The sloppy battle controls will take much of the fun out of fighting.
The sloppy battle controls will take much of the fun out of fighting.  

   Why are English voice-actors so god-damn bad? Why is it that I get a surge of rage every time Fuku-san opens his mouth? In case you haven't guessed, the voice-acting is terrible. Not necessarily compared to other English dialogues but rather to the quality of Japanese ones. I endured it for the first 5 hours, then I got so mad I turned it off completely for 20 hours, and after convincing myself that I was missing out on an integral part of the game I put it back on for the last 10 hours or so. The actors don't sound natural at all, and their fake Japanese accent is often nauseating. It still isn't THAT bad, but when the voices are supposed to be the game's big attraction, it's less forgivable. The music is something else. It suits the atmosphere perfectly, and those oriental instruments help give the game its authentic feel. The main theme is an enchanting piece of music, and the few vocal songs found in the game are quite good.

A lot of time was clearly spent on the sound effects department. Every surface you walk on, every can of soda you gulp down, every door you open has the absolute matching sound in real life. It enhances the "real life" feeling of the game greatly and is by far the best sound sampling you have ever heard. It's quite mind blowing, and the sound testers deserve a lot of credit on that part. So if we recap the music/sound department, we get 4 for the voice-acting, 7 for the music and 10 for sounds which gives the average shown above.

Considering that the series will spawn 16 chapters, and that the first game only contains the first chapter, the plot is not so bad. It's very small-scale, however, as it mostly involves searching for clues and beating up bad guys who don't want to give you clues. The pacing is decent too, until you hit that point where you don't know what to do next. A lot of things will happen during Ryo's quest, and be it small or big in scope, it's always entertaining. When all 16 chapters will be chained together though, you can expect one hell of an engaging story-line.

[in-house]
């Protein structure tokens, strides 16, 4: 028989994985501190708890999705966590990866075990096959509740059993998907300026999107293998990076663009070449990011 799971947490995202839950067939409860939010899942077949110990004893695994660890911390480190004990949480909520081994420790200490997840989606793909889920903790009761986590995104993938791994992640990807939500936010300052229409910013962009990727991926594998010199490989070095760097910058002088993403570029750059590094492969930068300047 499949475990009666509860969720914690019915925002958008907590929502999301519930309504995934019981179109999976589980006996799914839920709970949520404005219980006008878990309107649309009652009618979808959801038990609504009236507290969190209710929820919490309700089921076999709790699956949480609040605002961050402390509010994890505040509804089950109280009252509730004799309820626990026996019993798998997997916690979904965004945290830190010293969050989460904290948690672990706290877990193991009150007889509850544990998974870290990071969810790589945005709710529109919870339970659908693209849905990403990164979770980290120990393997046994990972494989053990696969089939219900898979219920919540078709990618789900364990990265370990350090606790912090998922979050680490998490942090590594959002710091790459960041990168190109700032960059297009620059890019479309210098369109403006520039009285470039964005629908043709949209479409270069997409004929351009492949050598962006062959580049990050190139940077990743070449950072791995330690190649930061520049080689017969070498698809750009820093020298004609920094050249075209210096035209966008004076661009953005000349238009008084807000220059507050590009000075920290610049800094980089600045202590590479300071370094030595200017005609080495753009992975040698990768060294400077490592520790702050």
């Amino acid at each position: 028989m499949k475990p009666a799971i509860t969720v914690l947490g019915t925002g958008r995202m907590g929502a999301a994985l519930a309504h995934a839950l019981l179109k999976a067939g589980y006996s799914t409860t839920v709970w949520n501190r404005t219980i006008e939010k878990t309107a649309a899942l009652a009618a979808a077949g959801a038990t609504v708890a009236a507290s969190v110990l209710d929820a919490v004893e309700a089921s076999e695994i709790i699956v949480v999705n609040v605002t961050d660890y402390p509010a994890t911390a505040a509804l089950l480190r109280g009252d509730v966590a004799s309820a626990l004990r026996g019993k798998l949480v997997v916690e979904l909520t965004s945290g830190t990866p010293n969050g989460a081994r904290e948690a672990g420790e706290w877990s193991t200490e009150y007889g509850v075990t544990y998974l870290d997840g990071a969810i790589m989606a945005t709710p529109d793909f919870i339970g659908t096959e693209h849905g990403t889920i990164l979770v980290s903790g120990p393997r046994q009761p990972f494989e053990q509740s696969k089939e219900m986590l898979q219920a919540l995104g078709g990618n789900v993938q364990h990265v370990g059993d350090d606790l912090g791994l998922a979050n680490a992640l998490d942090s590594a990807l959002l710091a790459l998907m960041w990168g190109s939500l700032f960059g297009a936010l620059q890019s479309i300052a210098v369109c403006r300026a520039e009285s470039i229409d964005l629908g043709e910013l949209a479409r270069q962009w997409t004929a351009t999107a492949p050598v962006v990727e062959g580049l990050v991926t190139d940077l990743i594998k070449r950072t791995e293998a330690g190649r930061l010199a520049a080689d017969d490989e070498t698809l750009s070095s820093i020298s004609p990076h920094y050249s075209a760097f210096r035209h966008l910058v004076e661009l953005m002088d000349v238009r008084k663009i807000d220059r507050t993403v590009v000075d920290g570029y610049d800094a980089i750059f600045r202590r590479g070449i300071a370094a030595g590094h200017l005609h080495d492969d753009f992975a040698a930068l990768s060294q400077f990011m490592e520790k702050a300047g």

I can almost hear the bad voice-acting.
I can almost hear the bad voice-acting.  

Although the voice-acting isn't very competent, the lip-synch work has been completely re-done for the American release. It's near perfect, but the bad voice-acting overshadows that. The script is very solid, although not very complex. But since most people don't talk in an extravagant manner it's quite appropriate. There aren't many typos either, which is quite a feat when you take into account the huge amount of text. Since the game is very linear and relies mostly on a gamer's curiosity to go forward, subsequent playthroughs aren't going to happen in most cases. Yes, you can play at the arcade, and yes you may have missed a couple events in your first playthrough, but chances are you won't get the unquenchable thirst to delve into Shenmue again. Personally speaking, I will probably go through it again if only to re-live that feeling of unconditional immersion.

The game's visuals are astounding. Even now, with graphics the likes of MGS2, FFX and Dead or Alive 3, Shenmue's visuals are still at the top of the food chain. Every little bodily detail is represented in a marvelous fashion, and Ryo's surrounding environments are equally impressive, both technically and artistically. Weather effects are also sublime, and some women are voluptuously exquisite just as they should be. Just staring at Nozomi will give you a good remainder of what has been accomplished in the field of CGI. You have to acknowledge the good things in life, you know.

It's quite hard to describe the feeling that engulfs you when you play Shenmue. When you think about it, Shenmue isn't really revolutionary in any way, but the way that Yu Suzuki succeeded in creating his own little world with so many different locals is simply astonishing. It's a wonderful game which serves its purpose well at being the prologue for what may be the second biggest adventure ever, right behind Xenosaga of course.